Gov. Jerry Brown and the California Federation of Teachers have started gathering signatures to qualify their compromise tax proposal for the November ballot.
The Democratic governor and CFT announced last week that they had reached an agreement to work together to try to qualify a measure that combines parts of their rival tax proposals. CFT had been working with the Courage Campaign to qualify a special tax increase on millionaires.
The state attorney general's office released a title and summary for the new measure, on Friday, two days after the groups filed language agreed upon last week. Brown adviser Steve Glazer said supporters hit the streets with petitions on Sunday.
The measure is similar in structure to the constitutional amendment initially proposed by Brown, which relied on a temporary half-percent hike in the sales tax and temporary income tax increases for Californians earning more than $250,000. The new version features a quarter-percent hike in the sales tax and steeper increases for higher earners. The sales tax increase would last four years and the income tax increases would last seven years.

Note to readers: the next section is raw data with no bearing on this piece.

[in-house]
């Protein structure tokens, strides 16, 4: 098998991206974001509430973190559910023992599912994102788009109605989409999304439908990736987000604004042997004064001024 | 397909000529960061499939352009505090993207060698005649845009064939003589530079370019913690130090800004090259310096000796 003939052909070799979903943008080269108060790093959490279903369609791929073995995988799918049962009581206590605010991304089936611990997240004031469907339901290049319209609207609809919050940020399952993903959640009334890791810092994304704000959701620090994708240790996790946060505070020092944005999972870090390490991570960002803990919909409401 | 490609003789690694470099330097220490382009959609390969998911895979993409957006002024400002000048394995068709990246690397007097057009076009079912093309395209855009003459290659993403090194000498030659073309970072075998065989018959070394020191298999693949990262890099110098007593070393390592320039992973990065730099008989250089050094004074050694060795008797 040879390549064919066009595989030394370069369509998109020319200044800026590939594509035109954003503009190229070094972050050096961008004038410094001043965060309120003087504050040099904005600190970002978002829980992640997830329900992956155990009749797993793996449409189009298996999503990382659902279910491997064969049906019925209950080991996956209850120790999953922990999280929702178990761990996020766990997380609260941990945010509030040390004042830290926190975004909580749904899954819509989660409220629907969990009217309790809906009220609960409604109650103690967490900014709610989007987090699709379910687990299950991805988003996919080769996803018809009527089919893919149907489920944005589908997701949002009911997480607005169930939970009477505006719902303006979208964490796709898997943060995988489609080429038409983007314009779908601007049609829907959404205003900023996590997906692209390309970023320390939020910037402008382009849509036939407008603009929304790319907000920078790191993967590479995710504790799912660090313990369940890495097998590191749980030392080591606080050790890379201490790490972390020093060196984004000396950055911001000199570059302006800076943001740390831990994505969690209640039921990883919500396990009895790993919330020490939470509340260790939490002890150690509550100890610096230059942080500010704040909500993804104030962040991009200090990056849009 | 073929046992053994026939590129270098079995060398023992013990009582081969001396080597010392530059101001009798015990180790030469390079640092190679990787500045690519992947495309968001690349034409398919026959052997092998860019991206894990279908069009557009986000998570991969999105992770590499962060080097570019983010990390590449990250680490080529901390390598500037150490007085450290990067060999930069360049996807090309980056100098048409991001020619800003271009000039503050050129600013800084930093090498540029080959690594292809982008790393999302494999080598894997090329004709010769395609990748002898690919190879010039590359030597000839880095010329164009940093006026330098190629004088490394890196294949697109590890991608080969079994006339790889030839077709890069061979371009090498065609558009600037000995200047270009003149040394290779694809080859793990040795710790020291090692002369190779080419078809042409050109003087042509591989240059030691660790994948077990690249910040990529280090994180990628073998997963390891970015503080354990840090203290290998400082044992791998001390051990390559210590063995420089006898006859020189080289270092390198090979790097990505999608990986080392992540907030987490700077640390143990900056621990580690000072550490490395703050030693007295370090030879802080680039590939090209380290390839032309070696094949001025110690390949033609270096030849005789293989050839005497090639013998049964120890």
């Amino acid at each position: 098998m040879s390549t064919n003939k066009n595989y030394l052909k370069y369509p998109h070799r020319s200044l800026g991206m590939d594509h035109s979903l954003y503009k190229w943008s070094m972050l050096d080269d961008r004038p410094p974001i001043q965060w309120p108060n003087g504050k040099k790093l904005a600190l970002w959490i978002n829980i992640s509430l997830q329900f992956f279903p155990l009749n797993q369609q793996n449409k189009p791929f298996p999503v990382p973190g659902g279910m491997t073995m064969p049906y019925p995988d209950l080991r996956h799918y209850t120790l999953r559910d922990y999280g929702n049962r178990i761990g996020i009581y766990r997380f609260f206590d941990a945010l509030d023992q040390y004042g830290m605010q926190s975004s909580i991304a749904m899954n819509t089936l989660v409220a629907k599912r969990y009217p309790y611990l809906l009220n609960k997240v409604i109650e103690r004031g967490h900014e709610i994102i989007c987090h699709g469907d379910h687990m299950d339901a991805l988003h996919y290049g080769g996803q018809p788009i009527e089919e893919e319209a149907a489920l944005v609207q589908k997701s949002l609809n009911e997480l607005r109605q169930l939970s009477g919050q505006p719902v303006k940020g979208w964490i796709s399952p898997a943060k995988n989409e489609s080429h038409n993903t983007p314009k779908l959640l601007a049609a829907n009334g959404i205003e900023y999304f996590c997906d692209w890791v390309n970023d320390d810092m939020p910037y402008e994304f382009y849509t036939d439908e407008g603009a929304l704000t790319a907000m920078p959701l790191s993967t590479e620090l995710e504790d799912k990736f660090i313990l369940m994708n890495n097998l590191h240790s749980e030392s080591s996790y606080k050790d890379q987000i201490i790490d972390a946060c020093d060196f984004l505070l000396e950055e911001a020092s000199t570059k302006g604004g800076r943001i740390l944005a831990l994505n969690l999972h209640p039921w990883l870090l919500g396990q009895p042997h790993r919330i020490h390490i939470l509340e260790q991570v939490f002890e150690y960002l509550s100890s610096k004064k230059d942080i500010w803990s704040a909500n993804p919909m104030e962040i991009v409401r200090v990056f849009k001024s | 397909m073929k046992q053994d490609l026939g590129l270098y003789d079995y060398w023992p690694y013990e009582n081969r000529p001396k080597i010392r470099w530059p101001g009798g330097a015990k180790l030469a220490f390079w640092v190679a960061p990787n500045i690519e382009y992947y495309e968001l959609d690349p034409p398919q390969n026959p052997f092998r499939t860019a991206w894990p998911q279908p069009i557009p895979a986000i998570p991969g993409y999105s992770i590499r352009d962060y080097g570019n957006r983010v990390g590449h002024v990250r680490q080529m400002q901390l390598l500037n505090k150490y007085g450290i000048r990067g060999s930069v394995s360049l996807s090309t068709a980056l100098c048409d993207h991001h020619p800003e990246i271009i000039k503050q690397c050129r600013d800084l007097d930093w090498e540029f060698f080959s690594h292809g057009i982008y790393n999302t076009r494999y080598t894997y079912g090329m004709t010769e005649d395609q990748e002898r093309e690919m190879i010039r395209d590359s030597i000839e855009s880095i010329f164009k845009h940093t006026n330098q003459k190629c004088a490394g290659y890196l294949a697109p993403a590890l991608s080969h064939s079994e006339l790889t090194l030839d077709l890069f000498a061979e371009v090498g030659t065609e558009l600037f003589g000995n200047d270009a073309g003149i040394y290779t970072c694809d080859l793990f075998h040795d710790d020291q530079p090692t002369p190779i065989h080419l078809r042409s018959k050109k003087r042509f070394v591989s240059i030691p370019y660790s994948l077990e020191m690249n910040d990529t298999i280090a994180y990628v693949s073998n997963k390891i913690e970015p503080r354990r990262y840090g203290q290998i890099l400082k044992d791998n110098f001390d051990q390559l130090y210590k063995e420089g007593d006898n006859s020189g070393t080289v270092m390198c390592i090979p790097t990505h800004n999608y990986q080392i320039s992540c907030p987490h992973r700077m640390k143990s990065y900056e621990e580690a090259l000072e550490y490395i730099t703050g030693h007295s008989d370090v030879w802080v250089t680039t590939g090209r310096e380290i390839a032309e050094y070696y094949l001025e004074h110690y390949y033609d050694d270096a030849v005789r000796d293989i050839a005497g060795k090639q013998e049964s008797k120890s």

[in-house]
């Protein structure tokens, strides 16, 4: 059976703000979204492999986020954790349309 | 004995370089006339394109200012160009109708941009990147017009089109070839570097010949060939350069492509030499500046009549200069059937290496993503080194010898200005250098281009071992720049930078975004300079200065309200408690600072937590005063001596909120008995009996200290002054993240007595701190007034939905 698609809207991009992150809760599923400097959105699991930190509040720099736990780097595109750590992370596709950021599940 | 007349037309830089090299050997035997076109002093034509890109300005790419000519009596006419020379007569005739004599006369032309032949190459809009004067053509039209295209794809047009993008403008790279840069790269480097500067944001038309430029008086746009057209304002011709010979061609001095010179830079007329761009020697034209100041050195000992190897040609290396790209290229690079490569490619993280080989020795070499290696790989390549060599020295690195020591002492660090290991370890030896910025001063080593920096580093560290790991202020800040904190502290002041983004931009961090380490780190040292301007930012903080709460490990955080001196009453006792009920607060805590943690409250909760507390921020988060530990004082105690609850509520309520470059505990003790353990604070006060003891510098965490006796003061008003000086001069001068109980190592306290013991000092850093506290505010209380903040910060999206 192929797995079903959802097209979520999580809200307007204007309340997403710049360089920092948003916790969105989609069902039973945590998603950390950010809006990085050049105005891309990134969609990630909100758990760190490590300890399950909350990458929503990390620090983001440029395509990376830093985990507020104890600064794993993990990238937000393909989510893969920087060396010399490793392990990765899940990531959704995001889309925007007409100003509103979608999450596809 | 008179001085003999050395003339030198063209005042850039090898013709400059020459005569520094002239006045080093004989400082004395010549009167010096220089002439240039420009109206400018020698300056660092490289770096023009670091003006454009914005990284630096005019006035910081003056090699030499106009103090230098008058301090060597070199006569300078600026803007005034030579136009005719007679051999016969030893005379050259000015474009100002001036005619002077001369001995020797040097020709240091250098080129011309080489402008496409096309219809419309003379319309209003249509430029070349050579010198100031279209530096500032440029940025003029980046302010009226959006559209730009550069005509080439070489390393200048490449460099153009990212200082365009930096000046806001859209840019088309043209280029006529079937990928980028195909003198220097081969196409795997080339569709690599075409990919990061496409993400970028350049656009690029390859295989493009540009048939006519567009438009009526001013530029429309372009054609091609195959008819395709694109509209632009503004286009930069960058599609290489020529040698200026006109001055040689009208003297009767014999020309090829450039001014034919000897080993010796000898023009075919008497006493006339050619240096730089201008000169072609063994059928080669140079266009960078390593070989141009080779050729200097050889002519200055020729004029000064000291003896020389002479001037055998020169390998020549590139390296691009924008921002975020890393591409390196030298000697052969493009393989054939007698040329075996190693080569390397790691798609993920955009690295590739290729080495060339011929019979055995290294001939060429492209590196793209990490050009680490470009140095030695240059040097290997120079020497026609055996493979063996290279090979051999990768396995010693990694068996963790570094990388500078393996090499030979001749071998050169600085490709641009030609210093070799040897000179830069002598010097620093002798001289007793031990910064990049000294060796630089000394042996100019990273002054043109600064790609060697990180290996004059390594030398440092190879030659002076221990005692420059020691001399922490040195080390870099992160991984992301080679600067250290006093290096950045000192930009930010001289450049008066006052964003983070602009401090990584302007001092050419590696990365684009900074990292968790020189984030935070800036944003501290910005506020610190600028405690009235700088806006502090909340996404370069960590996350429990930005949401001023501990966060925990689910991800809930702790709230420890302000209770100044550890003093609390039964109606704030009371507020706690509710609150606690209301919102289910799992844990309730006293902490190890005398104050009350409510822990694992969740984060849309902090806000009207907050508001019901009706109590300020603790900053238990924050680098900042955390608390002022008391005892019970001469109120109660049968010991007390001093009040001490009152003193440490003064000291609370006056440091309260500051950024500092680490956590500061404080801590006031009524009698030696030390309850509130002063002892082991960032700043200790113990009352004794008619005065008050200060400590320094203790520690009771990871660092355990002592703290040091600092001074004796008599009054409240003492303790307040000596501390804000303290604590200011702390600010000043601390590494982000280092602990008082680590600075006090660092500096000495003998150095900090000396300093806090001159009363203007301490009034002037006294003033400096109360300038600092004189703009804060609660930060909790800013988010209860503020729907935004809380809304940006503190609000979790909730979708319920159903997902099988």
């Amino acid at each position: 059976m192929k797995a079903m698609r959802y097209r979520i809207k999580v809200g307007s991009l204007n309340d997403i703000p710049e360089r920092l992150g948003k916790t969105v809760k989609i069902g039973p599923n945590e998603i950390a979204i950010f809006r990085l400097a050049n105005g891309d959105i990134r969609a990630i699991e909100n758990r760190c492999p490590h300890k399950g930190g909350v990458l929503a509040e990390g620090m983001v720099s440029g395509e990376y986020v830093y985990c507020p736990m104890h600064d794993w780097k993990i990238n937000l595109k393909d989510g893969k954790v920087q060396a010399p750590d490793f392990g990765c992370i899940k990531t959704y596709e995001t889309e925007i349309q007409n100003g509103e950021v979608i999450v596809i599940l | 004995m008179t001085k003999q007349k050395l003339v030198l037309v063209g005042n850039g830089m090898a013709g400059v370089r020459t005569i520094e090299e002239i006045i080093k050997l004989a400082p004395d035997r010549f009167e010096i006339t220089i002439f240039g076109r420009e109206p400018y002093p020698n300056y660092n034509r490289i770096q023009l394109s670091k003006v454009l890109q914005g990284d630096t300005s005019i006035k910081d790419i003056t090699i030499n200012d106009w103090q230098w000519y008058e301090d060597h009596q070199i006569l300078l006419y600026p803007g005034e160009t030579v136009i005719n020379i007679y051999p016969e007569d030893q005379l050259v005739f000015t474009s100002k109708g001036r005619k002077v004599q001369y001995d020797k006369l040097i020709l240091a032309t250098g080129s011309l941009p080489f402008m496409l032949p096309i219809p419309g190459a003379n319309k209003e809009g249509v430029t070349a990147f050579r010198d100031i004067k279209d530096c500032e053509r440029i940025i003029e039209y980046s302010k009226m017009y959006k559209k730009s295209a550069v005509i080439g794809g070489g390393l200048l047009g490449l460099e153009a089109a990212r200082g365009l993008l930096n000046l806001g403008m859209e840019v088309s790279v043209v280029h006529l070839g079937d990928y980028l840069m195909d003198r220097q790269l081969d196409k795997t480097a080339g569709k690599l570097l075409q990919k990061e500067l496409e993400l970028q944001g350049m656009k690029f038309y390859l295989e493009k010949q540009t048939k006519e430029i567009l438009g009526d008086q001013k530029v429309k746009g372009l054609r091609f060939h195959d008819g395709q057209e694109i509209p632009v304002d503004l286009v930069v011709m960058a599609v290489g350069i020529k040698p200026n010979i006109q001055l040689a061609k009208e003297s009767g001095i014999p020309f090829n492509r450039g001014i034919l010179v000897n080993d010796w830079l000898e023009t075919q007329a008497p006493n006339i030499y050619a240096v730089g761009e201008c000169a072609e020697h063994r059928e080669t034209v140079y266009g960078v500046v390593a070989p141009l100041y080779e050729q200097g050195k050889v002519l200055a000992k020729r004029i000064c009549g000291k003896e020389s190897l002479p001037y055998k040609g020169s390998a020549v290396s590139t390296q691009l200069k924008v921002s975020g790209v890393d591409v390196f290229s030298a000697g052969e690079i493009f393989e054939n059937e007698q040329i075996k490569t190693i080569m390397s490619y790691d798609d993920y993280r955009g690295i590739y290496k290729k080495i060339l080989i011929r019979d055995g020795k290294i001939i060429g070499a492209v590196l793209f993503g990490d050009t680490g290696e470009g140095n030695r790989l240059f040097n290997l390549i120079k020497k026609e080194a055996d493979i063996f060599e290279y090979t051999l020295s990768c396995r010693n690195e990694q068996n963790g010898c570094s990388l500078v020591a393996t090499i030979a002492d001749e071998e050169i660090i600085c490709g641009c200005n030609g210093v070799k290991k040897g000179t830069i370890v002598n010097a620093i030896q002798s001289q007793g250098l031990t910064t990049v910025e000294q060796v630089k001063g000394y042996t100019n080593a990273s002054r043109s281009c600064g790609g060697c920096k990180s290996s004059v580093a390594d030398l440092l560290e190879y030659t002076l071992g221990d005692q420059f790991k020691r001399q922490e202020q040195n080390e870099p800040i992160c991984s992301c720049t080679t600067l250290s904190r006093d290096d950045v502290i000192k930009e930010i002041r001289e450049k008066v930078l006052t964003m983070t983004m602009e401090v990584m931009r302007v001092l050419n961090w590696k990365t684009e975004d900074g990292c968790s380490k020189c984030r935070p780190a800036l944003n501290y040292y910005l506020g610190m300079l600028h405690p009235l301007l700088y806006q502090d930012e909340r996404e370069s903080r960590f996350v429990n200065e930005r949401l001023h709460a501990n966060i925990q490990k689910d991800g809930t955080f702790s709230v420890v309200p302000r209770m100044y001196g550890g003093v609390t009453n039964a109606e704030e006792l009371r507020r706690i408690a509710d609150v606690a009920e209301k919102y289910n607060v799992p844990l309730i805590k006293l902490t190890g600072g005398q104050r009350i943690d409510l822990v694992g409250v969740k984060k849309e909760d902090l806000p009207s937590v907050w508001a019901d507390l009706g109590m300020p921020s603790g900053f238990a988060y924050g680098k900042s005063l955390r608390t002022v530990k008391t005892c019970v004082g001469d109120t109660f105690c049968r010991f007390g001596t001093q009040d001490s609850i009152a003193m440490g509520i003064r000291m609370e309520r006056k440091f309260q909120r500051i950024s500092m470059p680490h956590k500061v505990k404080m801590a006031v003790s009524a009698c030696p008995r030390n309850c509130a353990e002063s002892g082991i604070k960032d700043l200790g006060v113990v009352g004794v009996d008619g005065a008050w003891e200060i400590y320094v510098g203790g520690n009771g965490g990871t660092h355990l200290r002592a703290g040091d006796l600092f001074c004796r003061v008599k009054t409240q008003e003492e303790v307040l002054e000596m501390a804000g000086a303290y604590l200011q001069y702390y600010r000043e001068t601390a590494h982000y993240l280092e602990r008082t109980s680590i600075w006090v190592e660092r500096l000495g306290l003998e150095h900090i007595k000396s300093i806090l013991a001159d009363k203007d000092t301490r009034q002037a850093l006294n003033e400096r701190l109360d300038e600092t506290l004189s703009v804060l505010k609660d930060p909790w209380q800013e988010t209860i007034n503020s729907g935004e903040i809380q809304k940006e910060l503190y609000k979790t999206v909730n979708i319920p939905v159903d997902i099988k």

While the drafting process, which includes a fiscal analysis from the Legislative Analyst's Office, can take as long as 40 working days, Brown's allies had earlier said they believed they would see a faster turnaround since the new version only required changing figures for the tax increases. The attorney general turned around the title and summary for a spending cap proposal submitted by Republican attorney Tom Hiltachk on Wednesday in the same amount of time. The proposal was similar to one submitted by the California Taxpayers Association, Howard Jarvis Taxpayers Association and Small Business Action Committee that had been cleared for circulation last month.
While supporters will technically have 150 days to gather more than 800,000 valid voter signatures, they are thought to have about six to eight weeks to submit the petitions in time to secure a spot for the November ballot. Making the cut in a matter of weeks is expected to cost several million dollars. Both Brown and the millionaires tax coalition are continuing to circulate petitions for their original proposals in case the compromise plan is not successful in the truncated time frame.